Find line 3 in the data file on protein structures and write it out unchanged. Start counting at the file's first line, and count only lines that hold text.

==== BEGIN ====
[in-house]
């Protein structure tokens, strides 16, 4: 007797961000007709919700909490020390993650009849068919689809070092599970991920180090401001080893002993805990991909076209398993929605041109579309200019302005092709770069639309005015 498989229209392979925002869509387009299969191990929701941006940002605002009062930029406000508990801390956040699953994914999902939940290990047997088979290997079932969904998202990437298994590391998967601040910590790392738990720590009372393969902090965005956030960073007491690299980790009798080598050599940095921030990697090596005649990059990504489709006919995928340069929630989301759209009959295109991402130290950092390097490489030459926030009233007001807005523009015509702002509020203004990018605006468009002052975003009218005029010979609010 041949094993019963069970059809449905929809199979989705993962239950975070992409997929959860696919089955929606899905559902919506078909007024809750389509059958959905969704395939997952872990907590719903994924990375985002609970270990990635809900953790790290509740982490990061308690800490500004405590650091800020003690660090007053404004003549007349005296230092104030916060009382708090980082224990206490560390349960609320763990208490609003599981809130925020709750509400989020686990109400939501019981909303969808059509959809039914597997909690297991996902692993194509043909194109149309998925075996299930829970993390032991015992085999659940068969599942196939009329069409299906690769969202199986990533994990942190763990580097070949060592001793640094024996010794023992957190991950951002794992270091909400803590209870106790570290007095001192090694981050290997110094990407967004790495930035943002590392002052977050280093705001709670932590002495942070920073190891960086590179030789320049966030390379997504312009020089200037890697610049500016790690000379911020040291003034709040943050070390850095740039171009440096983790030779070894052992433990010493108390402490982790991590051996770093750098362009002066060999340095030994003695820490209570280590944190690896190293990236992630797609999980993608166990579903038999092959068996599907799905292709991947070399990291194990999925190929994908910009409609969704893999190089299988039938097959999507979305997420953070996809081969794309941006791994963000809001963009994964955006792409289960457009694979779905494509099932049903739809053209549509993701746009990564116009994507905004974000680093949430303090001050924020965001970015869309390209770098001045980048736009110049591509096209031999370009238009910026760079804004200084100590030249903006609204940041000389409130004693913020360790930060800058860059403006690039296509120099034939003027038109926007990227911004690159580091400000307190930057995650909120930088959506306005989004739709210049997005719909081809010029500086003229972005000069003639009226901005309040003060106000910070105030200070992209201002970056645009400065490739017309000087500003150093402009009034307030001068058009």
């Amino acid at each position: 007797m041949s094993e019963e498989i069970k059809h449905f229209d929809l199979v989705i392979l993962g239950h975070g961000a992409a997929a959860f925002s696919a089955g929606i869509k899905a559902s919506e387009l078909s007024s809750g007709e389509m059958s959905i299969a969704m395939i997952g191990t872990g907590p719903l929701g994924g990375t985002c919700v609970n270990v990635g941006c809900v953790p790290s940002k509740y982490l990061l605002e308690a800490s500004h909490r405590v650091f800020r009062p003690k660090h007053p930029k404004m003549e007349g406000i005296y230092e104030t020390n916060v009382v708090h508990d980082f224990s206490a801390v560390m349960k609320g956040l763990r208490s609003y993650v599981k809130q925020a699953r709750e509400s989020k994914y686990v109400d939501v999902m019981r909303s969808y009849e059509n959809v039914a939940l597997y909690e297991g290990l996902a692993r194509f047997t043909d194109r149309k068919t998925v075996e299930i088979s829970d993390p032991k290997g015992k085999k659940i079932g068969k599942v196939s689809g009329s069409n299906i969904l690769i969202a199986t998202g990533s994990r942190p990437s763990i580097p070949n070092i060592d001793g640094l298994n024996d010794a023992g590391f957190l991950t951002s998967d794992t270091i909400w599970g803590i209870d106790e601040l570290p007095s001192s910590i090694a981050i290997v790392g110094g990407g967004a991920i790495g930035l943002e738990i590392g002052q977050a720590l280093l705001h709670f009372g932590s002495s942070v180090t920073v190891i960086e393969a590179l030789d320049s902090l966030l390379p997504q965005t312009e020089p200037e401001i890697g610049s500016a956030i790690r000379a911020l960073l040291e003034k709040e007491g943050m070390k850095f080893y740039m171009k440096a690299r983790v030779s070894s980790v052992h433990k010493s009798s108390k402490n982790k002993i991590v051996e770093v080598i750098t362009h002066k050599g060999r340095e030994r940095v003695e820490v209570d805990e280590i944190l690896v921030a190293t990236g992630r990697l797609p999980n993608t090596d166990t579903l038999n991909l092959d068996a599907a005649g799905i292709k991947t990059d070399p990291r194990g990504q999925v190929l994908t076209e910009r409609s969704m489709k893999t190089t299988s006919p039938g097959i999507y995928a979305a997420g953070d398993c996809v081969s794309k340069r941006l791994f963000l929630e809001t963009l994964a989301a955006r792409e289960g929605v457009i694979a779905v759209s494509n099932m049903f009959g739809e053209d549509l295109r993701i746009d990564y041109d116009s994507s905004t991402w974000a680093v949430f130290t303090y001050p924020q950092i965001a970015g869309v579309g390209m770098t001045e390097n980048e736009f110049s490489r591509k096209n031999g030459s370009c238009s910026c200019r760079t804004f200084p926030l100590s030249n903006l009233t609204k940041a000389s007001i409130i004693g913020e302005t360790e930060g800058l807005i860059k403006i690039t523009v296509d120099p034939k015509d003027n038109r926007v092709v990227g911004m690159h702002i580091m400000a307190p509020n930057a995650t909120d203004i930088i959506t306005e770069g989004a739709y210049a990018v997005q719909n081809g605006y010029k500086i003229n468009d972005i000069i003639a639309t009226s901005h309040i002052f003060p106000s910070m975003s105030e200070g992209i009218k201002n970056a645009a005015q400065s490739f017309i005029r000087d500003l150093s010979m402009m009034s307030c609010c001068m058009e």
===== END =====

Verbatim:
């Amino acid at each position: 007797m041949s094993e019963e498989i069970k059809h449905f229209d929809l199979v989705i392979l993962g239950h975070g961000a992409a997929a959860f925002s696919a089955g929606i869509k899905a559902s919506e387009l078909s007024s809750g007709e389509m059958s959905i299969a969704m395939i997952g191990t872990g907590p719903l929701g994924g990375t985002c919700v609970n270990v990635g941006c809900v953790p790290s940002k509740y982490l990061l605002e308690a800490s500004h909490r405590v650091f800020r009062p003690k660090h007053p930029k404004m003549e007349g406000i005296y230092e104030t020390n916060v009382v708090h508990d980082f224990s206490a801390v560390m349960k609320g956040l763990r208490s609003y993650v599981k809130q925020a699953r709750e509400s989020k994914y686990v109400d939501v999902m019981r909303s969808y009849e059509n959809v039914a939940l597997y909690e297991g290990l996902a692993r194509f047997t043909d194109r149309k068919t998925v075996e299930i088979s829970d993390p032991k290997g015992k085999k659940i079932g068969k599942v196939s689809g009329s069409n299906i969904l690769i969202a199986t998202g990533s994990r942190p990437s763990i580097p070949n070092i060592d001793g640094l298994n024996d010794a023992g590391f957190l991950t951002s998967d794992t270091i909400w599970g803590i209870d106790e601040l570290p007095s001192s910590i090694a981050i290997v790392g110094g990407g967004a991920i790495g930035l943002e738990i590392g002052q977050a720590l280093l705001h709670f009372g932590s002495s942070v180090t920073v190891i960086e393969a590179l030789d320049s902090l966030l390379p997504q965005t312009e020089p200037e401001i890697g610049s500016a956030i790690r000379a911020l960073l040291e003034k709040e007491g943050m070390k850095f080893y740039m171009k440096a690299r983790v030779s070894s980790v052992h433990k010493s009798s108390k402490n982790k002993i991590v051996e770093v080598i750098t362009h002066k050599g060999r340095e030994r940095v003695e820490v209570d805990e280590i944190l690896v921030a190293t990236g992630r990697l797609p999980n993608t090596d166990t579903l038999n991909l092959d068996a599907a005649g799905i292709k991947t990059d070399p990291r194990g990504q999925v190929l994908t076209e910009r409609s969704m489709k893999t190089t299988s006919p039938g097959i999507y995928a979305a997420g953070d398993c996809v081969s794309k340069r941006l791994f963000l929630e809001t963009l994964a989301a955006r792409e289960g929605v457009i694979a779905v759209s494509n099932m049903f009959g739809e053209d549509l295109r993701i746009d990564y041109d116009s994507s905004t991402w974000a680093v949430f130290t303090y001050p924020q950092i965001a970015g869309v579309g390209m770098t001045e390097n980048e736009f110049s490489r591509k096209n031999g030459s370009c238009s910026c200019r760079t804004f200084p926030l100590s030249n903006l009233t609204k940041a000389s007001i409130i004693g913020e302005t360790e930060g800058l807005i860059k403006i690039t523009v296509d120099p034939k015509d003027n038109r926007v092709v990227g911004m690159h702002i580091m400000a307190p509020n930057a995650t909120d203004i930088i959506t306005e770069g989004a739709y210049a990018v997005q719909n081809g605006y010029k500086i003229n468009d972005i000069i003639a639309t009226s901005h309040i002052f003060p106000s910070m975003s105030e200070g992209i009218k201002n970056a645009a005015q400065s490739f017309i005029r000087d500003l150093s010979m402009m009034s307030c609010c001068m058009e």